COPD is characterized by a not fully reversible and usually progressive airflow limitation, which is associated with an abnormal inflammatory response of the lungs to mostly cigarette smoke (CS), causing obstruction of the small airways and alveolar destruction (i.e. emphysema). COPD is currently the fourth leading cause of death worldwide and causes a substantial economic and social burden. Pharmacotherapy
for COPD decreases symptoms; however, none of the existing medications has been shown to modify the accelerated decline in lung function.
MicroRNAs (miRNAs) are endogenous, small non-coding RNAs with a regulatory function on gene
expression. By directly inhibiting protein translation or by degrading messenger RNA, miRNAs can interact with hundreds of genes simultaneously and regulate several developmental and physiologic processes.
The aim of this translational research project is to elucidate the role of miRNAs in the pathogenesis of COPD and to evaluate their therapeutic potential in this disease. Therefore, we will investigate aberrant miRNA profiles in CS-exposed mice and human bronchial epithelial cells and in patients with COPD.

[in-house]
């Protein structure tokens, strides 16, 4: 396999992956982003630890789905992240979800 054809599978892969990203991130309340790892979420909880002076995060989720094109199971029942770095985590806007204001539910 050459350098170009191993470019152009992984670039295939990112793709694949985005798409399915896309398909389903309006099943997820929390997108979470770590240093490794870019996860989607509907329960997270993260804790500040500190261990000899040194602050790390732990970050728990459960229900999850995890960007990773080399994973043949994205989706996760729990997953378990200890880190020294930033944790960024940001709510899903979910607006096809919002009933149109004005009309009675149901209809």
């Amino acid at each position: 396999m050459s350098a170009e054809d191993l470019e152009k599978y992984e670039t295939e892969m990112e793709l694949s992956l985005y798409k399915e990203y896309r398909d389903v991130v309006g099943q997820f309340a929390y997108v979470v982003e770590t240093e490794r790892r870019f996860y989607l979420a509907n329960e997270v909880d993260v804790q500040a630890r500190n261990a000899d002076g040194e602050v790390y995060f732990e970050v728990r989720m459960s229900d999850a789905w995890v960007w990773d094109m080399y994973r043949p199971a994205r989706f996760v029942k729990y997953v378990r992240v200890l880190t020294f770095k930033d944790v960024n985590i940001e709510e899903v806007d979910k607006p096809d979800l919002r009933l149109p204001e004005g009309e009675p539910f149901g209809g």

Integrative genomics will be used to screen for candidate miRNAs that play important roles in crucial pathways in COPD pathogenesis. Finally, we aim at gathering evidence that restoration of the normal miRNA profile has therapeutic value in a pre-clinical model of COPD.